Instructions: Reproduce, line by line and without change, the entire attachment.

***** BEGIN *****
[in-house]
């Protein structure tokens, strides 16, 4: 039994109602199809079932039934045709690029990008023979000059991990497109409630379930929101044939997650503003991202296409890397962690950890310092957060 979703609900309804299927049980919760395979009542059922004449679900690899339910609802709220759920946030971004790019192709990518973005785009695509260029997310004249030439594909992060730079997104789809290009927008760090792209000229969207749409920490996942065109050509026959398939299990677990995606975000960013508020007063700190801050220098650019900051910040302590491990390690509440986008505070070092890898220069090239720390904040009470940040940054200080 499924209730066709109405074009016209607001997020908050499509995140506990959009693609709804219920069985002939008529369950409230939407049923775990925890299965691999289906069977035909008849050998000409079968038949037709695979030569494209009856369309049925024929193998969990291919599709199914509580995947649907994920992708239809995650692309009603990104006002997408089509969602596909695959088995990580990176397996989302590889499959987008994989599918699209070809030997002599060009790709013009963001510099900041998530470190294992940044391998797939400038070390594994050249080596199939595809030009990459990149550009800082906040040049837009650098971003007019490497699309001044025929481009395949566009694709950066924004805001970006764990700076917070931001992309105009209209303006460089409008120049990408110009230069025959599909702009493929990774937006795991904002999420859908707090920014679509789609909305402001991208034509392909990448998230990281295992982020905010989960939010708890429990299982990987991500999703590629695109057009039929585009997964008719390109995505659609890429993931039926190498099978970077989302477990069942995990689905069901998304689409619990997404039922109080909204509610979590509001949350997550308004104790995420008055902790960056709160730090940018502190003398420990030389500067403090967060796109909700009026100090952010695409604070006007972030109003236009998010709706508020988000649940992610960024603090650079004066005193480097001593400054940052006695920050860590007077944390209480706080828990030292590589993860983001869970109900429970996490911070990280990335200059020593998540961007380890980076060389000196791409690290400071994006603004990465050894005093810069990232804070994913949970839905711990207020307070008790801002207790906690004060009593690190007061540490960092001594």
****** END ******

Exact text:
[in-house]
């Protein structure tokens, strides 16, 4: 039994109602199809079932039934045709690029990008023979000059991990497109409630379930929101044939997650503003991202296409890397962690950890310092957060 979703609900309804299927049980919760395979009542059922004449679900690899339910609802709220759920946030971004790019192709990518973005785009695509260029997310004249030439594909992060730079997104789809290009927008760090792209000229969207749409920490996942065109050509026959398939299990677990995606975000960013508020007063700190801050220098650019900051910040302590491990390690509440986008505070070092890898220069090239720390904040009470940040940054200080 499924209730066709109405074009016209607001997020908050499509995140506990959009693609709804219920069985002939008529369950409230939407049923775990925890299965691999289906069977035909008849050998000409079968038949037709695979030569494209009856369309049925024929193998969990291919599709199914509580995947649907994920992708239809995650692309009603990104006002997408089509969602596909695959088995990580990176397996989302590889499959987008994989599918699209070809030997002599060009790709013009963001510099900041998530470190294992940044391998797939400038070390594994050249080596199939595809030009990459990149550009800082906040040049837009650098971003007019490497699309001044025929481009395949566009694709950066924004805001970006764990700076917070931001992309105009209209303006460089409008120049990408110009230069025959599909702009493929990774937006795991904002999420859908707090920014679509789609909305402001991208034509392909990448998230990281295992982020905010989960939010708890429990299982990987991500999703590629695109057009039929585009997964008719390109995505659609890429993931039926190498099978970077989302477990069942995990689905069901998304689409619990997404039922109080909204509610979590509001949350997550308004104790995420008055902790960056709160730090940018502190003398420990030389500067403090967060796109909700009026100090952010695409604070006007972030109003236009998010709706508020988000649940992610960024603090650079004066005193480097001593400054940052006695920050860590007077944390209480706080828990030292590589993860983001869970109900429970996490911070990280990335200059020593998540961007380890980076060389000196791409690290400071994006603004990465050894005093810069990232804070994913949970839905711990207020307070008790801002207790906690004060009593690190007061540490960092001594």